Apotex admits to generic price fixing, agrees to pay $24M criminal fine

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Apotex agreed to pay a $24 million penalty for generic drug price fixing. (Getty Images)

Even amid a pandemic, the Department of Justice isn’t giving up on its years-long generics price-fixing probe. Following several other guilty pleas and company settlements, federal authorities have inked a deal with Apotex. 

Under the deal, Apotex will pay a $24.1 million criminal penalty, admit to price-fixing and enter a deferred prosecution agreement.

The deal follows three other such agreements with generics companies and three guilty pleas by generic industry executives as an industrywide probe rolls forward, the Department of Justice said. Another industry exec who faces charges is now awaiting trial.

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The DOJ’s case against Apotex centers on pricing for pravastatin, a generic cholesterol medication, between May 2013 and December 2015. Apotex admitted to working with other generic companies to artificially inflate the drug's price, authorities say.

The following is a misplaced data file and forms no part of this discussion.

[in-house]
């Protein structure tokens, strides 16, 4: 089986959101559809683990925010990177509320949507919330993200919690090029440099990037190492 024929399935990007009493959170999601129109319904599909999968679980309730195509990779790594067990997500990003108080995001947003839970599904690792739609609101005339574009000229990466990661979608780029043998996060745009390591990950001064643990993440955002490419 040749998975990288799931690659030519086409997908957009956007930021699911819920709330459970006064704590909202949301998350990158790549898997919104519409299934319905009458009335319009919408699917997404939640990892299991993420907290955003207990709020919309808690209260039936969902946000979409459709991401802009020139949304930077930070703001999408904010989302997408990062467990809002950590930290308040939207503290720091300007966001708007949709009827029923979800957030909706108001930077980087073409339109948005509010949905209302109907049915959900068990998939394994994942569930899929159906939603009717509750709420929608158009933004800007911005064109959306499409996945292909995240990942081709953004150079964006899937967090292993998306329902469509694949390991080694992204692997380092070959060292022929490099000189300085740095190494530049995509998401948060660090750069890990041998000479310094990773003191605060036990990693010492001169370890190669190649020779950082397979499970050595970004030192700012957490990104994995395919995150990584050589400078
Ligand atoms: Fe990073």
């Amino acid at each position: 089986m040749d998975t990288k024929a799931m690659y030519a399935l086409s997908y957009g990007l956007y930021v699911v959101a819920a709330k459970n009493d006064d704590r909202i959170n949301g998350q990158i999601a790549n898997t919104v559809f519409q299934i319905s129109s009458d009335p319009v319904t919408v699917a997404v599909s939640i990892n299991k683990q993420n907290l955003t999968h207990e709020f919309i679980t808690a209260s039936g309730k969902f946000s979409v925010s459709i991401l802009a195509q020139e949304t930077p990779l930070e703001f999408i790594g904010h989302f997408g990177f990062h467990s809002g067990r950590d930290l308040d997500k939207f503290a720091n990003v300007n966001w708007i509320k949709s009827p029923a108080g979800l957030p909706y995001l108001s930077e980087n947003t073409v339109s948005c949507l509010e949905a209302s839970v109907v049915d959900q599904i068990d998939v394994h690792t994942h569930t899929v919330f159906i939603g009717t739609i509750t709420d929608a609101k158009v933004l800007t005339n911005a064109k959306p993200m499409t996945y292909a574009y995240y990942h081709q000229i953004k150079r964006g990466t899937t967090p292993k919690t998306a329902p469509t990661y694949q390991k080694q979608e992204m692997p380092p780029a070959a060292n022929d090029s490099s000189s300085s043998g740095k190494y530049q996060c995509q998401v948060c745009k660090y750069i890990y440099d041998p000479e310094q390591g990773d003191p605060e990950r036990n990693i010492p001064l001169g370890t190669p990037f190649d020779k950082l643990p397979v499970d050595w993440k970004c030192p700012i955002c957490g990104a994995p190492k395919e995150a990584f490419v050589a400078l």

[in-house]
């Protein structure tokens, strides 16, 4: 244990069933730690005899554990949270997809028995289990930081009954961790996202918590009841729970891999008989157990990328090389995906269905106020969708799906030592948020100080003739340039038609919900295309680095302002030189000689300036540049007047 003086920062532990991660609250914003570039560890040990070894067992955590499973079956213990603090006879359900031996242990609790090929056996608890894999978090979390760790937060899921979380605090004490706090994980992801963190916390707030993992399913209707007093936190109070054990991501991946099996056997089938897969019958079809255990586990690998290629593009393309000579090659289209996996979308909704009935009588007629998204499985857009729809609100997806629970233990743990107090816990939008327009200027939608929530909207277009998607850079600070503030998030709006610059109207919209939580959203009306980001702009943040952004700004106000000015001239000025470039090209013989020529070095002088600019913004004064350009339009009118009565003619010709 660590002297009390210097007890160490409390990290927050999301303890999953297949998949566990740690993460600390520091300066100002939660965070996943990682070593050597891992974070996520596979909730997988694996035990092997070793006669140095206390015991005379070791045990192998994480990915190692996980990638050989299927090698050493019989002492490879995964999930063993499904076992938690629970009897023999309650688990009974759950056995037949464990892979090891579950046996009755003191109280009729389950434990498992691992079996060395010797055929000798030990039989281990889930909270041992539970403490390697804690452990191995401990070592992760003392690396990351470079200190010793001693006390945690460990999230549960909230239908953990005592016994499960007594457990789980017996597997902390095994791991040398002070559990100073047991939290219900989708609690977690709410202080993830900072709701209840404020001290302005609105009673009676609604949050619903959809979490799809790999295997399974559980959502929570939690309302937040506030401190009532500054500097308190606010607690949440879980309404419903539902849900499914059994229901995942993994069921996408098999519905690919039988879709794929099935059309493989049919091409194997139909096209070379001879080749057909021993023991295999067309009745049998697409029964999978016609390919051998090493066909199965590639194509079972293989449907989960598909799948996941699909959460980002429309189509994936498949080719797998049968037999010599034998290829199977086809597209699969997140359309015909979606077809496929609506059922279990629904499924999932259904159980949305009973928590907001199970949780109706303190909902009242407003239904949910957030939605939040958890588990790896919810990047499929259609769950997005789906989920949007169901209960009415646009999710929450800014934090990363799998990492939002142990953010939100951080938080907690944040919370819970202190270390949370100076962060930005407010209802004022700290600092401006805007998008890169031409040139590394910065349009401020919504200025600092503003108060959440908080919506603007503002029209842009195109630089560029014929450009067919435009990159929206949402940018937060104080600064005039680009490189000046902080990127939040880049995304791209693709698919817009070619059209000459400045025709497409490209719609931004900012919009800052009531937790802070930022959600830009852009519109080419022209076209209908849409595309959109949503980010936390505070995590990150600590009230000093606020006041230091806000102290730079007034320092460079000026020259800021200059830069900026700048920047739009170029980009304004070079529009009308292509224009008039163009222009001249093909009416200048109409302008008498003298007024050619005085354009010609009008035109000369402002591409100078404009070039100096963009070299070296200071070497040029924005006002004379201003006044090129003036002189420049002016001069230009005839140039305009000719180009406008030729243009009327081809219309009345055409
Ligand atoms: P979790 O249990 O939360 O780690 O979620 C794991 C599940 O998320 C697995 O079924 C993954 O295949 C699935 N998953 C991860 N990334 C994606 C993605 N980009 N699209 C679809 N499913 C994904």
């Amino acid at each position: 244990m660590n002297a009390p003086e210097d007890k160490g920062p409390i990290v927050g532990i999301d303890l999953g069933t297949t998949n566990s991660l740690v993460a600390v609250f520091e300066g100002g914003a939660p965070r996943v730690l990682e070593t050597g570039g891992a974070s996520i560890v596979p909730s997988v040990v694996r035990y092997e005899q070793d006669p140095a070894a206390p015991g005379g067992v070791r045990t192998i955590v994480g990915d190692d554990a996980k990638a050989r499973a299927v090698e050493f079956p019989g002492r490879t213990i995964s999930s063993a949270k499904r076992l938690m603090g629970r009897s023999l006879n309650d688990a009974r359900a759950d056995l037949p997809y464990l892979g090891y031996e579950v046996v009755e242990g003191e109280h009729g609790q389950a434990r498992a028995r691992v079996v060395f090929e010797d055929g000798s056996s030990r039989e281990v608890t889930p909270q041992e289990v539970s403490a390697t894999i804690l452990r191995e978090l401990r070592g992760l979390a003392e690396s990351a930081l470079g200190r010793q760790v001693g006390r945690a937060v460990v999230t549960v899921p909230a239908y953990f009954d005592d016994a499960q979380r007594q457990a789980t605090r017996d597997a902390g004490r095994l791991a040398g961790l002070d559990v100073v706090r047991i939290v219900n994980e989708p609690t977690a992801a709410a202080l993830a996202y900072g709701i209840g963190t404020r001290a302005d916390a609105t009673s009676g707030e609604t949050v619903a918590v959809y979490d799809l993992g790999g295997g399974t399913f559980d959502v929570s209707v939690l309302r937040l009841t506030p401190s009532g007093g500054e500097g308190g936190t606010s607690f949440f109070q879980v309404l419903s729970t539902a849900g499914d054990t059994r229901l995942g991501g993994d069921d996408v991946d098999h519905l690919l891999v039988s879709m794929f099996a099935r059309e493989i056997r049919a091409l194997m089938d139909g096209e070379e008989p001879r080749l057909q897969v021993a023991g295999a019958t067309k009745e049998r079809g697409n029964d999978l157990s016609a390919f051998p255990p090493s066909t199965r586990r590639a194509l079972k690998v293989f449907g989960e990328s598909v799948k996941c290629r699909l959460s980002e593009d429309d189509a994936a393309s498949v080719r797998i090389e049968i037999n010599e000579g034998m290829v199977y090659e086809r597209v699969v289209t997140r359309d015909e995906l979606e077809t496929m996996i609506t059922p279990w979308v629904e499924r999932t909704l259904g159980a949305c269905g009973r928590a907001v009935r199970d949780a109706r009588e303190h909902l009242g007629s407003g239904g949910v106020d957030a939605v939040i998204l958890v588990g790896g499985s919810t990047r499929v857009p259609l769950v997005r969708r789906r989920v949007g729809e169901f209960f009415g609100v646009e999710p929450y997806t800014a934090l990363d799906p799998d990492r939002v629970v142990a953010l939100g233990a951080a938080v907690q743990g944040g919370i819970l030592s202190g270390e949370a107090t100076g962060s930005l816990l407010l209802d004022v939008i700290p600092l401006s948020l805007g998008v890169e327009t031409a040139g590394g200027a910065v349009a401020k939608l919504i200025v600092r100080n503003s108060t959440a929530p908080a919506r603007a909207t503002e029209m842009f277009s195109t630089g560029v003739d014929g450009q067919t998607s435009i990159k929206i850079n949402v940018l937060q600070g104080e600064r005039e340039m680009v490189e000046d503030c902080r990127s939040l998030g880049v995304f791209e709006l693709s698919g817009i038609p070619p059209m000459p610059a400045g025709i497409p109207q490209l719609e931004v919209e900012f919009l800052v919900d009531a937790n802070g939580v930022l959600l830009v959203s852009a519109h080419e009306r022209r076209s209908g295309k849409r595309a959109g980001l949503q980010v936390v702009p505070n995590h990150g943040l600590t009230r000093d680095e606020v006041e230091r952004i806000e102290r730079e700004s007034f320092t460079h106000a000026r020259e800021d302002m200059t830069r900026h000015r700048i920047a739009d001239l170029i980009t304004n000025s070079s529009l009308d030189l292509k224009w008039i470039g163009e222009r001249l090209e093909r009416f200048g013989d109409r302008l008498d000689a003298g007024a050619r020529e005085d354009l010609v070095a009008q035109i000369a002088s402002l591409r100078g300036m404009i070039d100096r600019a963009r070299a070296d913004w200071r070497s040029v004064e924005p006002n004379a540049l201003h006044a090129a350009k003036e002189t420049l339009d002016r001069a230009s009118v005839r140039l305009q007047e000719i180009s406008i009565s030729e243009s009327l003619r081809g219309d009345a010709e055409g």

In a statement, Apotex’s U.S. general counsel Roberta Loomar said the “activity, occurring several years ago, was clearly against our established compliance policies, training and culture.” Under the deferred prosecution agreement, the company pledged to bolster its compliance program and training. 

RELATED: Teva starred in price-fixing scheme, but 19 other companies 'willingly' joined, attorneys general claim 

Going forward, Apotex also agreed to “cooperate fully” with the DOJ’s ongoing probe, which has roped in some of the top names in the generics industry. Dozens of state attorneys general are also investigating. Last year, they sued Teva and 19 other generics makers for price-fixing. 

So far in its investigation, the DOJ has secured guilty pleas from two former executives of Heritage Pharmaceuticals, plus a former Novartis exec.

The agency has also inked agreements with Heritage Pharmaceuticals and Rising Pharmaceuticals featuring fines of $7 million and $3 million, respectively. Novartis' Sandoz in March agreed to pay $195 million in its agreement.

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